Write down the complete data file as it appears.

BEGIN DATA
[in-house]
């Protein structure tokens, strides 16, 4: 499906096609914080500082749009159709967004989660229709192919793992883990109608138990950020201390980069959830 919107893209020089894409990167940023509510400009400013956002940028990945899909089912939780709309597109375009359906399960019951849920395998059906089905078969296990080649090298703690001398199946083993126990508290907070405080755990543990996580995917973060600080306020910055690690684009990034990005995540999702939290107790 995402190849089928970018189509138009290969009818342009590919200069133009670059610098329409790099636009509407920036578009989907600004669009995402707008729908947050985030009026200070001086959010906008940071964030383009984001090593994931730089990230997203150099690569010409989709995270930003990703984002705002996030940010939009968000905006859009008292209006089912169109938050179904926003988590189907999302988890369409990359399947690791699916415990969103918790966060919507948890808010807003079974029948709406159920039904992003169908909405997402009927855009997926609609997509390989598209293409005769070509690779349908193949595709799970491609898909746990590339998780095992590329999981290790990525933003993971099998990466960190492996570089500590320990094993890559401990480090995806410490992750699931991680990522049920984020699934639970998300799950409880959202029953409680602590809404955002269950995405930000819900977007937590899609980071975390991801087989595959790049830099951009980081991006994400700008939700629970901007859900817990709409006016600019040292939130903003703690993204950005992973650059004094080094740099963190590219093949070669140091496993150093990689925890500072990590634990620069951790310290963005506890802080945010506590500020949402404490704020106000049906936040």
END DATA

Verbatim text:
[in-house]
């Protein structure tokens, strides 16, 4: 499906096609914080500082749009159709967004989660229709192919793992883990109608138990950020201390980069959830 919107893209020089894409990167940023509510400009400013956002940028990945899909089912939780709309597109375009359906399960019951849920395998059906089905078969296990080649090298703690001398199946083993126990508290907070405080755990543990996580995917973060600080306020910055690690684009990034990005995540999702939290107790 995402190849089928970018189509138009290969009818342009590919200069133009670059610098329409790099636009509407920036578009989907600004669009995402707008729908947050985030009026200070001086959010906008940071964030383009984001090593994931730089990230997203150099690569010409989709995270930003990703984002705002996030940010939009968000905006859009008292209006089912169109938050179904926003988590189907999302988890369409990359399947690791699916415990969103918790966060919507948890808010807003079974029948709406159920039904992003169908909405997402009927855009997926609609997509390989598209293409005769070509690779349908193949595709799970491609898909746990590339998780095992590329999981290790990525933003993971099998990466960190492996570089500590320990094993890559401990480090995806410490992750699931991680990522049920984020699934639970998300799950409880959202029953409680602590809404955002269950995405930000819900977007937590899609980071975390991801087989595959790049830099951009980081991006994400700008939700629970901007859900817990709409006016600019040292939130903003703690993204950005992973650059004094080094740099963190590219093949070669140091496993150093990689925890500072990590634990620069951790310290963005506890802080945010506590500020949402404490704020106000049906936040």